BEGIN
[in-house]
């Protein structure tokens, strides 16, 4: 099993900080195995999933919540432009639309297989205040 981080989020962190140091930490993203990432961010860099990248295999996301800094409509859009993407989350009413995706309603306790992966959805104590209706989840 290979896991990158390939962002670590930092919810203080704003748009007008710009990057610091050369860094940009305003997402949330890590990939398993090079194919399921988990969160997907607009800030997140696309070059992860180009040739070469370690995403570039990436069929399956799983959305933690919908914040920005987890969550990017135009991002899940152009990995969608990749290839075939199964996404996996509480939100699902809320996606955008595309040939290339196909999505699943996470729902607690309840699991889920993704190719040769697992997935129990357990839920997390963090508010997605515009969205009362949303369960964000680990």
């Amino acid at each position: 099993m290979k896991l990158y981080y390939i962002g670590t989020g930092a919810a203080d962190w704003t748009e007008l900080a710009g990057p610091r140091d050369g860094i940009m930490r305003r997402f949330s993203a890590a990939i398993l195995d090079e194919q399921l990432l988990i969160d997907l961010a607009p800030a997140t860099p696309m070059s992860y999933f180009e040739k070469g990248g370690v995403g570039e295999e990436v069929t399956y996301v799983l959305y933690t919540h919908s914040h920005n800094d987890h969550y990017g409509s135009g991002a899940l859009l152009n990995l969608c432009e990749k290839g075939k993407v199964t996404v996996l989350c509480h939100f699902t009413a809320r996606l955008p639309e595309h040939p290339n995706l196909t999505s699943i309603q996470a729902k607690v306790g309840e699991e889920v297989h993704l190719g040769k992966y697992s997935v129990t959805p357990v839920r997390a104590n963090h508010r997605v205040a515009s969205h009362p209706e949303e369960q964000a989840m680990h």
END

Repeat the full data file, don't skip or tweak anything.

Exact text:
[in-house]
């Protein structure tokens, strides 16, 4: 099993900080195995999933919540432009639309297989205040 981080989020962190140091930490993203990432961010860099990248295999996301800094409509859009993407989350009413995706309603306790992966959805104590209706989840 290979896991990158390939962002670590930092919810203080704003748009007008710009990057610091050369860094940009305003997402949330890590990939398993090079194919399921988990969160997907607009800030997140696309070059992860180009040739070469370690995403570039990436069929399956799983959305933690919908914040920005987890969550990017135009991002899940152009990995969608990749290839075939199964996404996996509480939100699902809320996606955008595309040939290339196909999505699943996470729902607690309840699991889920993704190719040769697992997935129990357990839920997390963090508010997605515009969205009362949303369960964000680990």
């Amino acid at each position: 099993m290979k896991l990158y981080y390939i962002g670590t989020g930092a919810a203080d962190w704003t748009e007008l900080a710009g990057p610091r140091d050369g860094i940009m930490r305003r997402f949330s993203a890590a990939i398993l195995d090079e194919q399921l990432l988990i969160d997907l961010a607009p800030a997140t860099p696309m070059s992860y999933f180009e040739k070469g990248g370690v995403g570039e295999e990436v069929t399956y996301v799983l959305y933690t919540h919908s914040h920005n800094d987890h969550y990017g409509s135009g991002a899940l859009l152009n990995l969608c432009e990749k290839g075939k993407v199964t996404v996996l989350c509480h939100f699902t009413a809320r996606l955008p639309e595309h040939p290339n995706l196909t999505s699943i309603q996470a729902k607690v306790g309840e699991e889920v297989h993704l190719g040769k992966y697992s997935v129990t959805p357990v839920r997390a104590n963090h508010r997605v205040a515009s969205h009362p209706e949303e369960q964000a989840m680990h």